Florida Draws a Line in the Sand

The feds want offshore drilling--but opposition is fierce

For more than a decade, to be a Floridian has meant opposing offshore drilling. Nearly everyone in the state, from environmentalists and the tourism industry to successive inhabitants of the governor's office, fought off attempts to drill in the nearby oil and gas fields under the Gulf of Mexico. Now, however, the oil industry, backed by a friendly White House, has finally won a round. On Dec. 5, the Interior Dept. auctioned off the rights to drill on 1.5 million acres about 100 miles off Florida's west coast.

That's not all. ChevronTexaco Corp. (CVX ) is on the verge of winning federal approval to drill 25 miles off the pristine beaches of Pensacola. "We've been peering over the fence for the past 13 years, and at last we're being allowed inside," says Robert J. Allison Jr., chairman of Anadarko Petroleum Corp. (APC ), which won the biggest share of the recently auctioned rights.

But don't count on drilling beginning any time soon. Granting leasing rights is only the most recent salvo in this decades-old battle, which is largely being fought between oil interests and Florida's huge tourism industry, who have received a helping hand from environmentalists. It has already pitted two prominent political brothers against one another. President Bush wants more domestic exploration, while his brother Jeb, Florida's governor, opposes it in his state. And even oil executives concede that opponents--who are gearing up to fight the oil companies through lawsuits and challenges to the permitting process--could halt drilling for up to five years, if not kill it altogether.

Until now, there has never been a commercial well drilled off the state's coast. But hundreds of rigs dot the horizons of other Gulf states' shorelines. The difference: Florida's $50 billion tourism industry. "Any perceived threat to the Panhandle's clear waters and world-renowned beaches injures our tourist industry, the backbone of Florida's economy," says Governor Bush.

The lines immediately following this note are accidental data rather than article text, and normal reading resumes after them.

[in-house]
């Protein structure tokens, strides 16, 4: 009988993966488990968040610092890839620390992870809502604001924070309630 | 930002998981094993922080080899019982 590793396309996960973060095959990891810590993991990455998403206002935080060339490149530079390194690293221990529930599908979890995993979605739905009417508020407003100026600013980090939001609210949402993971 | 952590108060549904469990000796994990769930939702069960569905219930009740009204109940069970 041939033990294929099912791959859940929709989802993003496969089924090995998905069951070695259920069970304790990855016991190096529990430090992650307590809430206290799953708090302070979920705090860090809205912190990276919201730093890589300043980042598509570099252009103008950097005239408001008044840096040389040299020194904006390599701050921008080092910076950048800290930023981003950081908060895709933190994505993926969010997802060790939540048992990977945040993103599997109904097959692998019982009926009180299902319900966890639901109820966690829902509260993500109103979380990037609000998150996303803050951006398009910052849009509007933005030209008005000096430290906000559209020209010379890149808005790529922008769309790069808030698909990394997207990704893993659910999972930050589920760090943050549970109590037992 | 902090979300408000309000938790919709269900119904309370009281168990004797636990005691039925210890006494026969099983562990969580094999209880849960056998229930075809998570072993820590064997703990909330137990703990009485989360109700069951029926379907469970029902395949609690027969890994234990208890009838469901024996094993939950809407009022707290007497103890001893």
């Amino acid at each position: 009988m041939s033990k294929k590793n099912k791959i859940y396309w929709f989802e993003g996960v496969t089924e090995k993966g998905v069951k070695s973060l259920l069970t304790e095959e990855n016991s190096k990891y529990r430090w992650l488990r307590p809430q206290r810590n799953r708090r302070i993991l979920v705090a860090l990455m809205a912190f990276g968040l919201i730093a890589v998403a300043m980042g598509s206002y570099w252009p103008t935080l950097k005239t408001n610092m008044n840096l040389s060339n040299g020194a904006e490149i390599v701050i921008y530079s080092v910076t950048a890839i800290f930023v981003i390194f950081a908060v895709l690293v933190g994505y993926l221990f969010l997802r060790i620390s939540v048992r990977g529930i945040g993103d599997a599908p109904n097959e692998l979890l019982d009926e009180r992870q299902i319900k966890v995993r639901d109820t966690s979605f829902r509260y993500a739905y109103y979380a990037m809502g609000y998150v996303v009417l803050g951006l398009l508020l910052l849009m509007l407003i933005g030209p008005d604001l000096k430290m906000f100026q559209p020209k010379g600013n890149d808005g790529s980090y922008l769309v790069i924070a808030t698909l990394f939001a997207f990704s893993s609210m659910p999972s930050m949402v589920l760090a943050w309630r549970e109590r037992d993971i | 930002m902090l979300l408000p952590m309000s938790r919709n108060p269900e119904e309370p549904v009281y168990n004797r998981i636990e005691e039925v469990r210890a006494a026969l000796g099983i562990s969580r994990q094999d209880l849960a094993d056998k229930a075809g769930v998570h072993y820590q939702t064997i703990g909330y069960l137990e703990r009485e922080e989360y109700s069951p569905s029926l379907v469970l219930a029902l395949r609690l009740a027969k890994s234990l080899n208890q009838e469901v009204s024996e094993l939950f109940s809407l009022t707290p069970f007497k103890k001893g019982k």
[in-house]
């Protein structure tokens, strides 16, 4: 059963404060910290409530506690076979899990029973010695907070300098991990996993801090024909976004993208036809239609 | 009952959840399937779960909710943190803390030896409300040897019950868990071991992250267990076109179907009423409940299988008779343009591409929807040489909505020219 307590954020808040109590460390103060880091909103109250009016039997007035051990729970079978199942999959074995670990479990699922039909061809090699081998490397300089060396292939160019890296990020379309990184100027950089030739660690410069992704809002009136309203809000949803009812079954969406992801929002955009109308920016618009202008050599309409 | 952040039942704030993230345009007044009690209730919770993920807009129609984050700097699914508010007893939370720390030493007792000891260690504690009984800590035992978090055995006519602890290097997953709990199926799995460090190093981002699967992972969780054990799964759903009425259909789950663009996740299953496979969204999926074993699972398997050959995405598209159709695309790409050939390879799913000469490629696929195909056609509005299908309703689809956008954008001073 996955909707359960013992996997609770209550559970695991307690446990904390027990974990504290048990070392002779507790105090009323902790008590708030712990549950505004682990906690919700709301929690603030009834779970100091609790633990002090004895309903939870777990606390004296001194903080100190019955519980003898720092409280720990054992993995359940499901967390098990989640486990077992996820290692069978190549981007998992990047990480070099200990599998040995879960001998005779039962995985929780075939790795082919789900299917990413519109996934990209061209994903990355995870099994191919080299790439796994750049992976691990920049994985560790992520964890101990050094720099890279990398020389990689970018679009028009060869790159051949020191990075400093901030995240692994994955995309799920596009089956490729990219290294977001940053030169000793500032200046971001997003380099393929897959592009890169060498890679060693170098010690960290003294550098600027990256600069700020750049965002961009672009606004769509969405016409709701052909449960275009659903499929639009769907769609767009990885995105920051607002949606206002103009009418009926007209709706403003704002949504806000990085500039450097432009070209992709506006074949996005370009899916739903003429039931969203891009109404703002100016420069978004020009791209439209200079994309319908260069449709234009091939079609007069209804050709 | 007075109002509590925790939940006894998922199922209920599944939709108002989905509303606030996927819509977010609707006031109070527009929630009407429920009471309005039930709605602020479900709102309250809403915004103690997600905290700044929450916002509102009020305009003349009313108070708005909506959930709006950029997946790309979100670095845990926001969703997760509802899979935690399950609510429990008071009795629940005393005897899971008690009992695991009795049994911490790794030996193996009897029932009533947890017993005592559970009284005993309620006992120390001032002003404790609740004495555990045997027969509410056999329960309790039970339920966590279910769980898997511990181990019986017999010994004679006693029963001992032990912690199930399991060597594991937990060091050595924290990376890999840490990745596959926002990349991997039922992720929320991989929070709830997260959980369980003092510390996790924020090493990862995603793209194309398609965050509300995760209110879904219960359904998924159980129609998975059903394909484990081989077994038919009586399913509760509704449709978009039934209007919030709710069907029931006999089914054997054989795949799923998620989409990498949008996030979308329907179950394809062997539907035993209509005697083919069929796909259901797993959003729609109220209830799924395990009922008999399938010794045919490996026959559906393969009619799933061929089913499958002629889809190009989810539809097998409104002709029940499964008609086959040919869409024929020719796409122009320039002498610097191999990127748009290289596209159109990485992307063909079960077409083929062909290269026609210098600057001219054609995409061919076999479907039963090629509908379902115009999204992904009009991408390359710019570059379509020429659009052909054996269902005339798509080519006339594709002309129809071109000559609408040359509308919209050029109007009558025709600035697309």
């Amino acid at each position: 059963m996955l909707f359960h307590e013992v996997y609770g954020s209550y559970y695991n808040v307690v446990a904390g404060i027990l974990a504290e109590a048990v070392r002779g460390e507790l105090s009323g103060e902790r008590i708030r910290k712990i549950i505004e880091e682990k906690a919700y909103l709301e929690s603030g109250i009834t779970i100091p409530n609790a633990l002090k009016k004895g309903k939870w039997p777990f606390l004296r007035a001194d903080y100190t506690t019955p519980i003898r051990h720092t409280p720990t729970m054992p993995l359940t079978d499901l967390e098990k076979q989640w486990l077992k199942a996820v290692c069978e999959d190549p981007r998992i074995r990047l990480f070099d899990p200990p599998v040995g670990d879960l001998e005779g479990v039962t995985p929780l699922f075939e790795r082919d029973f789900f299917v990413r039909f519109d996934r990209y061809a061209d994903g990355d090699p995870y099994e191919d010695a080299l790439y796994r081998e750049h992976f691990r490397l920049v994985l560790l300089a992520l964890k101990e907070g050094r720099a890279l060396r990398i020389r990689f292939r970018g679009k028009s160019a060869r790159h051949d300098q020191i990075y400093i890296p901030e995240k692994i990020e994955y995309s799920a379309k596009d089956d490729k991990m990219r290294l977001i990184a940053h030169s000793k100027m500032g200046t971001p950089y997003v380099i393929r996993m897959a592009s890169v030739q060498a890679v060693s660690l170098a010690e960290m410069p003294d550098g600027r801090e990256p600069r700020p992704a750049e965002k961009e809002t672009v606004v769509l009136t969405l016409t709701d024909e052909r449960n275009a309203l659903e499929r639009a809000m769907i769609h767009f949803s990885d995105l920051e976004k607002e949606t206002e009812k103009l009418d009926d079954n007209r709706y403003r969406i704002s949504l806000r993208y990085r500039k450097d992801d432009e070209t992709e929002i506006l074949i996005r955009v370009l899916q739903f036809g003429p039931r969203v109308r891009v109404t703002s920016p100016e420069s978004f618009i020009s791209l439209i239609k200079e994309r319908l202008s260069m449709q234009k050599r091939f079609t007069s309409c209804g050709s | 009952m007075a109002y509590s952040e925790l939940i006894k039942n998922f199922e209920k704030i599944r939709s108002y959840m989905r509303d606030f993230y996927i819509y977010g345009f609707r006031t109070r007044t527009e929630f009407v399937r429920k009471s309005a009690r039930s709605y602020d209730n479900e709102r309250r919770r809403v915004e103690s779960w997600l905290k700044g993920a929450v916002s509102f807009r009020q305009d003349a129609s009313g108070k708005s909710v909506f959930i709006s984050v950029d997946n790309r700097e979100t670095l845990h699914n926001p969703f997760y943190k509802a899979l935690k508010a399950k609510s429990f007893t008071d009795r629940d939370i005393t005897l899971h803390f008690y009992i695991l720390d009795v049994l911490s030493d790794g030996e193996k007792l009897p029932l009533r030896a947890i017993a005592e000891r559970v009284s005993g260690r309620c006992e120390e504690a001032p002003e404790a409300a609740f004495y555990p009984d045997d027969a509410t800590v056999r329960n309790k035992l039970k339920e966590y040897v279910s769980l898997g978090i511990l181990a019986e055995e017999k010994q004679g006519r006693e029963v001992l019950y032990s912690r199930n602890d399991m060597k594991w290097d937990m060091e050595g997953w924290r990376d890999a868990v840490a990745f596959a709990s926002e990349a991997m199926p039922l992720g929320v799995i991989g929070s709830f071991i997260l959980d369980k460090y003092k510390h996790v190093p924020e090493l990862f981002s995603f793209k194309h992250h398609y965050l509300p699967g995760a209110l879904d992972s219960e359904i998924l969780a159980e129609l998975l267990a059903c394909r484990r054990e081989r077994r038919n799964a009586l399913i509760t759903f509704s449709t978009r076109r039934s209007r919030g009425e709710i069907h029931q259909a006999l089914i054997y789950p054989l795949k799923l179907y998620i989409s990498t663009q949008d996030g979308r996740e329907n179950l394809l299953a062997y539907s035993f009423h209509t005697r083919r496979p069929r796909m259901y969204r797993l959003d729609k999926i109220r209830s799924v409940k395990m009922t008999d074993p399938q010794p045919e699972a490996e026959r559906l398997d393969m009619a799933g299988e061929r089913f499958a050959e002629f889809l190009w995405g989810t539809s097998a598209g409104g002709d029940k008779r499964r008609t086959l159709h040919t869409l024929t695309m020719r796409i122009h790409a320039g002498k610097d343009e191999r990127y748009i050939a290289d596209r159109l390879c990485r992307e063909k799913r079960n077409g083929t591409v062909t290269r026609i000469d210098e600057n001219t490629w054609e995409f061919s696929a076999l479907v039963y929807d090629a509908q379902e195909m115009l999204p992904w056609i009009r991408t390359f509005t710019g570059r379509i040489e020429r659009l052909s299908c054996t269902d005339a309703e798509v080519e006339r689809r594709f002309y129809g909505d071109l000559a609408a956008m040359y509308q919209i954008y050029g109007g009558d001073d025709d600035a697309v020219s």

Some in Washington are less convinced by that argument. Governor Bush became the target of an intense yet quiet Administration campaign to open up the offshore fields. With the heat on from his brother, Jeb has had to publicly agree to accept drilling outside a 100-mile perimeter of the Florida coast. A total of 17 oil companies bid $340 million on a small number of the 6 million tracts.

Now drilling foes plan to challenge the oil companies over every one of the dozens of state and federal permits needed to begin work. This is no idle threat. The companies can't start without scores of permits from the Environmental Protection Agency and other federal agencies. Each permit must go through a series of hearings where opponents can voice objections. The loss of any permit can stop the drilling. "We always get an overwhelming show of force against the industry," says Mark Ferrulo, director of the Florida Public Interest Research Group, which opposes exploration.

Lawsuits are also likely. If permits are granted, environmentalists plan to sue to stop exploration under the Endangered Species Act, arguing that sperm whales in the Gulf would be threatened. Others may also sue the Commerce Dept. in federal court if it grants ChevronTexaco the drilling rights it won back in 1988.

Florida's officials are making themselves heard in Washington, too. Governor Bush has written to Commerce Secretary Donald L. Evans asking the federal government to deny ChevronTexaco drilling rights. Meanwhile, Senator Bill Nelson (D-Fla.) is lobbying Congress to let Florida repurchase any of the recently leased rights and retire them. "We sell Florida on its clean and pristine beaches," says Lenne Nicklaus-Ball, vice-president of the Nicklaus Group, which owns the plush Sirata Beach Resort in Tampa. "A spill would devastate Florida's tourism industry." True enough. But that's a risk that the White House appears willing to take.

By Charles Haddad in Atlanta, with Laura Cohn in Washington

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